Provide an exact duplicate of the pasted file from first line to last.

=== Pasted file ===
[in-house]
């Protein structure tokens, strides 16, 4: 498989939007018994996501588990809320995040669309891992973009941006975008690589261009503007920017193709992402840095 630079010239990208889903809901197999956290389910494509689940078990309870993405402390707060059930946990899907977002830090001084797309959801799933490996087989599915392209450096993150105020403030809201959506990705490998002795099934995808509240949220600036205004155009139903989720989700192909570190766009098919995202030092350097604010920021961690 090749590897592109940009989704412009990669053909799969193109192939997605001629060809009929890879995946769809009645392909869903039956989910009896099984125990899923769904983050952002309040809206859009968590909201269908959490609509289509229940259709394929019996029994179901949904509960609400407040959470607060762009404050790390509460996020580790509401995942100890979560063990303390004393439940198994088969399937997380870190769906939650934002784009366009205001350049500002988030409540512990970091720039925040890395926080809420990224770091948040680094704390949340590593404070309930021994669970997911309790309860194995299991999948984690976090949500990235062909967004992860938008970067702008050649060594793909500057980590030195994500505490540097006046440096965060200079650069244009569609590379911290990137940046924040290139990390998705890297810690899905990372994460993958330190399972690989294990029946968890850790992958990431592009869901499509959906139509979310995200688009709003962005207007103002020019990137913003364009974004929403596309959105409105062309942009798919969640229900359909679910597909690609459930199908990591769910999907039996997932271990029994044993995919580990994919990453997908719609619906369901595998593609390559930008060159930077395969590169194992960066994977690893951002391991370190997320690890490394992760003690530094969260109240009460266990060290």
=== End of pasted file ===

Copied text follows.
[in-house]
């Protein structure tokens, strides 16, 4: 498989939007018994996501588990809320995040669309891992973009941006975008690589261009503007920017193709992402840095 630079010239990208889903809901197999956290389910494509689940078990309870993405402390707060059930946990899907977002830090001084797309959801799933490996087989599915392209450096993150105020403030809201959506990705490998002795099934995808509240949220600036205004155009139903989720989700192909570190766009098919995202030092350097604010920021961690 090749590897592109940009989704412009990669053909799969193109192939997605001629060809009929890879995946769809009645392909869903039956989910009896099984125990899923769904983050952002309040809206859009968590909201269908959490609509289509229940259709394929019996029994179901949904509960609400407040959470607060762009404050790390509460996020580790509401995942100890979560063990303390004393439940198994088969399937997380870190769906939650934002784009366009205001350049500002988030409540512990970091720039925040890395926080809420990224770091948040680094704390949340590593404070309930021994669970997911309790309860194995299991999948984690976090949500990235062909967004992860938008970067702008050649060594793909500057980590030195994500505490540097006046440096965060200079650069244009569609590379911290990137940046924040290139990390998705890297810690899905990372994460993958330190399972690989294990029946968890850790992958990431592009869901499509959906139509979310995200688009709003962005207007103002020019990137913003364009974004929403596309959105409105062309942009798919969640229900359909679910597909690609459930199908990591769910999907039996997932271990029994044993995919580990994919990453997908719609619906369901595998593609390559930008060159930077395969590169194992960066994977690893951002391991370190997320690890490394992760003690530094969260109240009460266990060290």